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Boston College football coach Jeff Hafley wasn’t concerned when the Eagles were blown out two weeks ago, and here’s why

At 4-2, the Eagles are both a success and still a work in progress in their first season under Hafley. Now they’re staring down the same Clemson team that decimated the team they just beat. As it is almost every year, BC’s matchup with Clemson will be their most daunting task of the season.

Here are some game-week observations.

▪ The Eagles clean up problem areas quickly: Yes, Jurkovec is hitting the downfield targets he was missing earlier in the season. And yes, the tackling issues that led to long runs for Virginia Tech were drilled out of existence by the time they faced Georgia Tech. But one play exemplified how quickly BC is learning from its mistakes.

Two weeks ago against the Hokies, the Eagles lined up for what was supposed to be a relatively simple handoff from Jurkovec to Bailey in the backfield. Tight end Hunter Long was supposed to come in motion and set a block to spring Bailey up the middle. None of that actually happened. Instead, Long ran into Jurkovec, blowing up the play on the spot. Jurkovec made things worse by trying to salvage it, flicking the ball for a fumble. It was a mess that Jurkovec called inexcusable after the game.

In the second quarter against Georgia Tech, the Eagles called the same play. This time, it went off without a hitch and Bailey broke loose for an 11-yard gain.

“I don’t think we could simulate the one we did at Virginia Tech where we fumbled if we try to 10 times,” Hafley said. “It was just a fluke play. We run it all the time. We executed at a pretty high level.”

▪ Max Richardson and Isaiah McDuffie fuel the defense: When McDuffie was out last season, the one person who probably missed him the most was Richardson. The two linebackers are the glue that binds the defense together. They wreak havoc and play with an aggression that Hafley wants to see.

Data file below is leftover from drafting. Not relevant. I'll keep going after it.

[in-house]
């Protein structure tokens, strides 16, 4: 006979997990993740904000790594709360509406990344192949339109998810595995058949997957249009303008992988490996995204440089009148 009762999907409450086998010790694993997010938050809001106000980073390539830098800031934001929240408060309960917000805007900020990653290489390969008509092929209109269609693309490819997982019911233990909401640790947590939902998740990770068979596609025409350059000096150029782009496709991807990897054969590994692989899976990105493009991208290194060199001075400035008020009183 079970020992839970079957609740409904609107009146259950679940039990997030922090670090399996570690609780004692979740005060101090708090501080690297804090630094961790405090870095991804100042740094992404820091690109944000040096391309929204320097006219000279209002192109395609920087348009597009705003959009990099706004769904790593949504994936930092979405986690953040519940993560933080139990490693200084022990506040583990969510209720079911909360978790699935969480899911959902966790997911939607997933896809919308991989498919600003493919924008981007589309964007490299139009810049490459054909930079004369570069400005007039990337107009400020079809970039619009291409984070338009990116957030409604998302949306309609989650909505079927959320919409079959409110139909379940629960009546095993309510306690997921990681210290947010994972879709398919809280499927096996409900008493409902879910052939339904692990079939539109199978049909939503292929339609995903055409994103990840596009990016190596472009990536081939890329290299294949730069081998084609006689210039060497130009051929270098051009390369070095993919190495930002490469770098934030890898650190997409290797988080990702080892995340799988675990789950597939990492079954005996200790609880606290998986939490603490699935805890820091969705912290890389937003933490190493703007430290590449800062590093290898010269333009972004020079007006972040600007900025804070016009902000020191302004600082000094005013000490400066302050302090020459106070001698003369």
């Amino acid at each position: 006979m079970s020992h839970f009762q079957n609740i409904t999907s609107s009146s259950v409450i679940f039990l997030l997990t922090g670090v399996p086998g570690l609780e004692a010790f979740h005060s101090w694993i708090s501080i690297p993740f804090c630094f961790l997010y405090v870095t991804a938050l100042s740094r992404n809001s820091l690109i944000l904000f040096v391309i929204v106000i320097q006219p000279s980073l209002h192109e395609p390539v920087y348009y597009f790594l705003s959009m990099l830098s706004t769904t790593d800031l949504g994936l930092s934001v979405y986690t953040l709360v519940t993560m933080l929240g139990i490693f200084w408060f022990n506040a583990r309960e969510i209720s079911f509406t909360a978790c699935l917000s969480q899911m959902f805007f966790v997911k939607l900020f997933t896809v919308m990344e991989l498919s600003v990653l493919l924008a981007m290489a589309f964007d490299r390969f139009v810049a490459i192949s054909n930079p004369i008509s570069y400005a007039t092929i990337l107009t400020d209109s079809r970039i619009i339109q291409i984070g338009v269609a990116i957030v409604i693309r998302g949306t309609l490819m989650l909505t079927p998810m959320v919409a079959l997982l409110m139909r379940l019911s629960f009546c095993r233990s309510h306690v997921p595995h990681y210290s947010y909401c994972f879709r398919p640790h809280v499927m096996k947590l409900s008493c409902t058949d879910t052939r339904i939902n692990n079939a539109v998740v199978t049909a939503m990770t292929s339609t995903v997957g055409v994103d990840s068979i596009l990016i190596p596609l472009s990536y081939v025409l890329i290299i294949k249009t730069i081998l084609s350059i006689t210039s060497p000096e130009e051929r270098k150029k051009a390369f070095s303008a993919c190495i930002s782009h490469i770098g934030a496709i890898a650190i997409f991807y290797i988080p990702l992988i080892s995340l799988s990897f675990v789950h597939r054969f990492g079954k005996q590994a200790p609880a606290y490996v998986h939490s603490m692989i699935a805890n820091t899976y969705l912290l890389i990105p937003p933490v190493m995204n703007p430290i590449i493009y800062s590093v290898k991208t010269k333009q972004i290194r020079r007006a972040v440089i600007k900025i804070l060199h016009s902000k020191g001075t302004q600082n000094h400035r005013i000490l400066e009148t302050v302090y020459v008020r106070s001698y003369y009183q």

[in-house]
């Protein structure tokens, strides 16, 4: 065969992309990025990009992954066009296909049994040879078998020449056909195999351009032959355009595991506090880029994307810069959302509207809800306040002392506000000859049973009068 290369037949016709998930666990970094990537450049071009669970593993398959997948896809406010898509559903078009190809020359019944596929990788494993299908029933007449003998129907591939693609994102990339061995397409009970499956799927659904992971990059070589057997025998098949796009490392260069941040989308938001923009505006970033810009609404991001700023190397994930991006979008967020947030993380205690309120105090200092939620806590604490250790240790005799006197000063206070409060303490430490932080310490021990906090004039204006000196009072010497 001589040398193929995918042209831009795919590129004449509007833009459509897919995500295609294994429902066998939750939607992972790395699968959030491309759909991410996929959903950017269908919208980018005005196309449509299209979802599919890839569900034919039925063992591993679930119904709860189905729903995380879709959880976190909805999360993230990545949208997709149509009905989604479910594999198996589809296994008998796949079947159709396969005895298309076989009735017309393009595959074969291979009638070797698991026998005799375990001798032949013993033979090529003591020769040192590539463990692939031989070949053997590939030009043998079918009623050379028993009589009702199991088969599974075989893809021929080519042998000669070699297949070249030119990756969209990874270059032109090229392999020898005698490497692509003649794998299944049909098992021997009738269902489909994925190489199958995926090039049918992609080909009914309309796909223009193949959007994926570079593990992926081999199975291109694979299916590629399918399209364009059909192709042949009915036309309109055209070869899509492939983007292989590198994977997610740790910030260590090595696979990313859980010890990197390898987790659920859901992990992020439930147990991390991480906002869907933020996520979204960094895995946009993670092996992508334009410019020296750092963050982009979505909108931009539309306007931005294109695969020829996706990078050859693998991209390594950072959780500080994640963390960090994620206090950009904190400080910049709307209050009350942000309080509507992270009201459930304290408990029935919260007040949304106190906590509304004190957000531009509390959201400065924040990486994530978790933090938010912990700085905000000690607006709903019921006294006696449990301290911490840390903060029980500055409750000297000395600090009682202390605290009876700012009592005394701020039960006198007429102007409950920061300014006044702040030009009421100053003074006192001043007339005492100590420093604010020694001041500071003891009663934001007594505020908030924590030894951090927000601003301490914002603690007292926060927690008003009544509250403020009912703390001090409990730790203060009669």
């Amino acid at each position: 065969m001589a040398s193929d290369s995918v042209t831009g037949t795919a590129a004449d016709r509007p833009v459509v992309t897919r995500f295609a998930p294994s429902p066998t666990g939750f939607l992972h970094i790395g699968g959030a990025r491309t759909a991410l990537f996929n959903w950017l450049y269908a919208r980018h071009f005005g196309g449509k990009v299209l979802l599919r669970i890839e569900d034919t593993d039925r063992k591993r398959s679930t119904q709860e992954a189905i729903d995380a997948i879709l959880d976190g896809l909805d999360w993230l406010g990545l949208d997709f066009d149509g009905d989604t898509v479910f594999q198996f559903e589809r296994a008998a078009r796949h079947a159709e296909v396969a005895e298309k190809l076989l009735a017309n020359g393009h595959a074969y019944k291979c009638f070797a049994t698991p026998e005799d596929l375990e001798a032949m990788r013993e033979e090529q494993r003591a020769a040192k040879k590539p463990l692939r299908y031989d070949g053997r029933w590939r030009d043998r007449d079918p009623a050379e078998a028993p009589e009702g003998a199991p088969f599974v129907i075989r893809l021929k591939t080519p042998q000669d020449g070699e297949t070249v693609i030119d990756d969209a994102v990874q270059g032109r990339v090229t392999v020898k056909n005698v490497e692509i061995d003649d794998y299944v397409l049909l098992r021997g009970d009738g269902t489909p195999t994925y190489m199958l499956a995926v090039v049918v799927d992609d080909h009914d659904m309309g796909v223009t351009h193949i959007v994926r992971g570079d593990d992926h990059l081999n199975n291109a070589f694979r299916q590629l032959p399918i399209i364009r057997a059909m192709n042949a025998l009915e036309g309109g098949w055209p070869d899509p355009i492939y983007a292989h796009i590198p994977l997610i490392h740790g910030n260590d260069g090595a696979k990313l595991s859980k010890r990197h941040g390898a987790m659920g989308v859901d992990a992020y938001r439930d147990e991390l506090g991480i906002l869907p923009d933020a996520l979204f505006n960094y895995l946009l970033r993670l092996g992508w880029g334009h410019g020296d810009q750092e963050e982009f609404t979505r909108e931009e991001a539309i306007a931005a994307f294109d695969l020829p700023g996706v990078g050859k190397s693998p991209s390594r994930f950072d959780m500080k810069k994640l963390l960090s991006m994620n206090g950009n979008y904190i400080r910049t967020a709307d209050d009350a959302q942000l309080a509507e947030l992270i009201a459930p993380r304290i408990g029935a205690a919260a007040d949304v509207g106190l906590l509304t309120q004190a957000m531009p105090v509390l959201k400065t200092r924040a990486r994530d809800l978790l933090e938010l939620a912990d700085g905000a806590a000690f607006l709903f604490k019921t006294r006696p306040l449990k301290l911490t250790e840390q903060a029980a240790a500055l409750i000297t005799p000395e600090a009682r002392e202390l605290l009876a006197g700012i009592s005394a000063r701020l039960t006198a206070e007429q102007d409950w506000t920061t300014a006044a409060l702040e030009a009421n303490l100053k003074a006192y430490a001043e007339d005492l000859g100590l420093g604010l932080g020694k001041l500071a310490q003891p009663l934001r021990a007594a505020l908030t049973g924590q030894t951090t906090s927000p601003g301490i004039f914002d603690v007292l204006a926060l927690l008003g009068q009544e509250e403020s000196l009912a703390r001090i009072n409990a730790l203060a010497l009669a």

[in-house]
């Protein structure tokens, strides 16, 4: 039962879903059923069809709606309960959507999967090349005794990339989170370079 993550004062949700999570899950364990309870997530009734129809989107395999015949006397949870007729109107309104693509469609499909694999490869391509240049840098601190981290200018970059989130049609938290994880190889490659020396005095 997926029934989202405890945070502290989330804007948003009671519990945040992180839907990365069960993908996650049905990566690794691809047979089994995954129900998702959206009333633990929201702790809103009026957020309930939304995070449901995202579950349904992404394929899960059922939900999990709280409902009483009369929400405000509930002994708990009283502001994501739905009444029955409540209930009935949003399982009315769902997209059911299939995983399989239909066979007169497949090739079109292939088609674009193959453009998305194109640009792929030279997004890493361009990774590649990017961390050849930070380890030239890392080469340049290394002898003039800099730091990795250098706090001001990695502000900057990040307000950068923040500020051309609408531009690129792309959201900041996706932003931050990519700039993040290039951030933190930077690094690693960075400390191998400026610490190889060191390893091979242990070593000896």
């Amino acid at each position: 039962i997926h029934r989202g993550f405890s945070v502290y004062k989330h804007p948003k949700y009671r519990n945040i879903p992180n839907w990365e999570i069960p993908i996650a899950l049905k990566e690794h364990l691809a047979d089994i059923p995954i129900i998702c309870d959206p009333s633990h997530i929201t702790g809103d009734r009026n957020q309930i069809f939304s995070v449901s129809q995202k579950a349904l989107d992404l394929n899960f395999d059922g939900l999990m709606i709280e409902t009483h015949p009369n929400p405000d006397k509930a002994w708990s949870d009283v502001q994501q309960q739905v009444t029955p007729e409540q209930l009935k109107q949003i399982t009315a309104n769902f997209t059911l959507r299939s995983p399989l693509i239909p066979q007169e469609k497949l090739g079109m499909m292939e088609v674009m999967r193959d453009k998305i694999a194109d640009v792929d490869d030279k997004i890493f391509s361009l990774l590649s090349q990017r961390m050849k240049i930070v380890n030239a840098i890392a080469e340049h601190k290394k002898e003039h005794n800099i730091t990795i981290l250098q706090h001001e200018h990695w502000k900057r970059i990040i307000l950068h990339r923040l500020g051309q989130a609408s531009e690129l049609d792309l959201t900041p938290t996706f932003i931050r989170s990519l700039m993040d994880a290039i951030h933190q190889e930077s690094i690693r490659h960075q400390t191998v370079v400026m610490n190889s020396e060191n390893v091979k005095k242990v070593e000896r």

They combined for 12 tackles against Georgia Tech. Last year, Richardson finished third in the ACC with 108 tackles. This season, he’s third in the conference, averaging 9.7 per game. One spot ahead of him is McDuffie at 9.8.

▪ The offensive line got a shot of confidence: Even though the Eagles returned four linemen from a year ago, they had to adjust to new roles. Zion Johnson moved from left guard to left tackle. Ben Petrula moved from right tackle to right guard, Tyler Vrabel moved from left tackle to right tackle, and redshirt freshman Christian Mahogany stepped in at left guard.

Two weeks after giving up six sacks against Pitt, the Eagles bounced back against Georgia Tech. “I mean, we rushed the ball for 264 yards and allowed zero sacks in pass protection,” Hafley said. “You want to talk about a step in the right direction.”

▪ Aaron Boumerhi’s quiet consistency: Hitting a game-winning 36-yard field goal against Texas State was validation for Boumerhi after he underwent offseason